Asha Parekh
MID-DAY (April 9, 2017)

I first fell in love with the screen image of Asha Parekh when I saw Pyar ka Mausam at my favourite theatre, the Imperial on Mumbai’s Lamington Road. Here was a beautiful woman singing those beautiful songs, Main Na Miloongi, Aap Se Miliye and Na Jaa Mere Humdum. I never liked her doing mournful melodies till I saw her emote to Na Koi Umang Hai in Kati Patang. She was at her best when she was playful, mischievous and impish. I fell in love with her. Her gamine quality didn’t come in the way of her being taken seriously, not for long.

Although she was identified as the happy-go-lucky heroine, she was also appreciated for her performances in Chirag, Kati Patang and Main Tulsi Tere Aangan Ki. Unfortunately, I haven’t yet caught up with Do Badan. I remember weeping copiously when I saw her in a widow’s white sari, standing under that leafless tree singing Na Koi Umang Hai in Kati Patang. I was heartbroken. I didn’t like seeing her sad. When I later got to know Ashaji personally, I realised she was an intrinsically happy person. And she projected what the French call joie de vivre in her performances.

I became an Asha Parekh fan a little late in her career. After Pyar Ka Mausam (1969), I went back to her films. I was bowled over by her Dil Deke Dekho, absolutely by her exuberance. Ashaji was unlike any leading lady of her times. Uninhibited and gregarious, and yet feminine. I loved her orange lipsticks and matching jewellery. And those bright georgette saris which she patented. She could make the potentially unconventional look quite normal. And what a dancer! My favourite is the title song of Aya Sawan Jhoom Ke where the skies open up almost in accordance with her dance moves. And there was Chhayee Barkha Bahaar in Chirag (1969). She was the rainbow and sunshine in her rain song.

Come to think of it, she did full justice to some of the most beloved compositions of R D Burman like Aaja Aaja in Teesri Manzil and Shankar Jaikishen’s Jiya Ho Jiya in Jab Pyar Kisi Se Hota Hai. I could go on and on.

One of my favourite films of Ashaji was Caravan. I hated Aruna Irani in the film for teasing and tormenting Ashaji. At an impressionable age, my thought was, ‘Why is she being so cruel to Ashaji? She is such a nice lady.’ And that she is.

When I eventually got to know her personally. I realised she was every bit as positive a human being as she was projected on screen. I met her after the release of my film Hum Dil De Chuke Sanam. She had seen the film and invited me home. It was a dream-come-true. I had to pinch myself to believe I was actually visiting the woman whose songs I had that secretly been dancing to all my life. Her father was a wonderful man. Ashaji has inherited her absolutely endearing nature from her parents. Her father owned a business premise three buildings away from where we lived. He helped us without ever asking a question. May be it was partly because we, too, were Gujaratis. But a good human being is not about belonging to any one community.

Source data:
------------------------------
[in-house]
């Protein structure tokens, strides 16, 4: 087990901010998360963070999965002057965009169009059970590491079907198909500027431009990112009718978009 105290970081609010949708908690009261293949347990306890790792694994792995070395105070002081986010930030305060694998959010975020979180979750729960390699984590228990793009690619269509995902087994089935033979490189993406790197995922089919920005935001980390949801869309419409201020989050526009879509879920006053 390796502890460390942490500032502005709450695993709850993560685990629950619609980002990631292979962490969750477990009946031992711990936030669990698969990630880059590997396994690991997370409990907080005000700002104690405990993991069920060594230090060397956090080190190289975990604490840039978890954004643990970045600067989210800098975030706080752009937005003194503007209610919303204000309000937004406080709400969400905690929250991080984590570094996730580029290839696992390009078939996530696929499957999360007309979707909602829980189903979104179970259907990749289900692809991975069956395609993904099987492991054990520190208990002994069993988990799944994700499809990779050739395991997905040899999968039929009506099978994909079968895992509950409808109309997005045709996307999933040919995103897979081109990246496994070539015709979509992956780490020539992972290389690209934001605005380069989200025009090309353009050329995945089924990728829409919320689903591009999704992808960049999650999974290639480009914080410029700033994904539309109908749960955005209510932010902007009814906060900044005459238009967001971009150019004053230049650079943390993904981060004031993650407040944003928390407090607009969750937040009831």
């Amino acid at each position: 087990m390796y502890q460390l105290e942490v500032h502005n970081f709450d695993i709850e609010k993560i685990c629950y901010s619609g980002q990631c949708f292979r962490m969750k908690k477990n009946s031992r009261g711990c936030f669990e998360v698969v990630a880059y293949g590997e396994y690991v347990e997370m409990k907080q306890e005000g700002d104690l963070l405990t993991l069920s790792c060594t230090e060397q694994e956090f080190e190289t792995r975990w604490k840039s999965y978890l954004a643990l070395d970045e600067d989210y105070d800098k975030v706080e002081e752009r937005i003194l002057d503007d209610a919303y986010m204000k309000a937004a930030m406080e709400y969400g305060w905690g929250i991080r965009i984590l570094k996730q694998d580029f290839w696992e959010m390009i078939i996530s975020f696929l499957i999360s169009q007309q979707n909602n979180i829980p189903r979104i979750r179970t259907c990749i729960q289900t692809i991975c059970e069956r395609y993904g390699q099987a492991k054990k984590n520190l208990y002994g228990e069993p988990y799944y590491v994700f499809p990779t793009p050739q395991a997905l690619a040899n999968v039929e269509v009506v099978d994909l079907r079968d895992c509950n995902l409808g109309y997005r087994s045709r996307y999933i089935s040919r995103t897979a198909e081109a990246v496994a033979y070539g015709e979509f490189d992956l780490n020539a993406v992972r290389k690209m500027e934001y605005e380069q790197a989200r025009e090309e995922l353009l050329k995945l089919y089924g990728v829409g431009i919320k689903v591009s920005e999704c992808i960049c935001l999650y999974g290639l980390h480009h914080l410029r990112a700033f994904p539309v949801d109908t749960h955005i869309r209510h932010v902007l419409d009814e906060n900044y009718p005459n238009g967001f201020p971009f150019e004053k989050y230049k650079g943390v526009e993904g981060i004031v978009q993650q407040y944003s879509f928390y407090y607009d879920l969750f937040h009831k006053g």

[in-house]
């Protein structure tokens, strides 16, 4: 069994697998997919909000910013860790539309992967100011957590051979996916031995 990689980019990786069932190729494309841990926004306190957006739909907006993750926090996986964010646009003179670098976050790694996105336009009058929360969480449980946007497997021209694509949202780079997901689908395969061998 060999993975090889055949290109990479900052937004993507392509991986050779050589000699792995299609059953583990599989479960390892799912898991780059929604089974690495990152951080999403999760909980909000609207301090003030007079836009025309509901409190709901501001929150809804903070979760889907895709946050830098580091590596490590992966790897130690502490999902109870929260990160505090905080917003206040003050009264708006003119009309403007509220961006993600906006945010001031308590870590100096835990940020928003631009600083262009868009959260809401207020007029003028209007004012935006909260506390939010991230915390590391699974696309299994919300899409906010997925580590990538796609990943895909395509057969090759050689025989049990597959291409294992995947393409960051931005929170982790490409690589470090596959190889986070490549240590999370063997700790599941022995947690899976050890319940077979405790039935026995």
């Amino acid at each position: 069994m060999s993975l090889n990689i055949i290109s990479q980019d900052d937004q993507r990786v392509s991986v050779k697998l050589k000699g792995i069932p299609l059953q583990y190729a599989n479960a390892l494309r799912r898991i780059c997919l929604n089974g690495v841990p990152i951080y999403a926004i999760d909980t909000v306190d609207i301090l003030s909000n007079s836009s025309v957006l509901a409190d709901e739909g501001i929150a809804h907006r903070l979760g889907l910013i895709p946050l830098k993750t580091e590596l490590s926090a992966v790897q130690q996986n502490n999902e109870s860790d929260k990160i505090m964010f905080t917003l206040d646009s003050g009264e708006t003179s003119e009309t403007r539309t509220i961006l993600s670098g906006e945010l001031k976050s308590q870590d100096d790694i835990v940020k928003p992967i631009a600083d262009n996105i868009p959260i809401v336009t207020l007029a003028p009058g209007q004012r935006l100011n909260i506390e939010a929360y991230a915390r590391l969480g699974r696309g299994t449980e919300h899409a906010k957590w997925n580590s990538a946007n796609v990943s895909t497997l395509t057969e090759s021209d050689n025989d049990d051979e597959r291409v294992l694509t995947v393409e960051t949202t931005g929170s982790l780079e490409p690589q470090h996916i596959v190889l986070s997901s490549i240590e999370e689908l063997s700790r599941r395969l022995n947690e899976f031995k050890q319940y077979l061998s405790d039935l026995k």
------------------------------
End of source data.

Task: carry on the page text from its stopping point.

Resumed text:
Whenever we called at his home for help, Ashaji would pick up the phone like the daughter of any household. She was so normal in spite of being the actress with the maximum number of hits to her credit in her time. She would go to Yogendra Desai for her dancing lessons. I found her to be completely down-to-earth when I met her. Around then, she lived in her famous bungalow in Juhu by the seaside. To this day, it remains the most magnificent home I’ve ever seen. So classy and elegant, I felt I had entered a world of enchantment. And there she was, the lady I had grown up watching, serving us Gujarati delicacies with her own hands. It was the most amazing evening of my life. Later, with a friend I visited her new home, the one she lives in now. And she was just as warm, hospitable and charming.

Over the years, Ashaji hasn’t changed at all. I regret the fact that I couldn’t cast her in a movie. She was born to be my heroine. But sadly, I came a little too late. There is an inherent sur and rhythm to her personality that I find very attractive.

Among her contemporaries, only Sharmila Tagore had the same amount of glamour and charm. Everyone, especially the generation, which grew up on the movie of the 1960s, misses her. I couldn’t ever think of her playing mother to some 55-year-old hero.

Even when Ashaji is not singing and dancing, she seems completely happy with herself. Her eyes still sparkle with the same gift of life evidenced in Ziddi, Aan Milo Sajna and Nadaan. Among today’s heroines, I see that sparkle only in Alia Bhatt’s eyes.

Ashaji is as real as it can get. Though, a legendary star, she has never behaved like one.

Extracted from Asha Parekh The Hit Girl, An Autobiography with Khalid Mohamed, with permission from Om Books International

Sanjay Leela Bhansali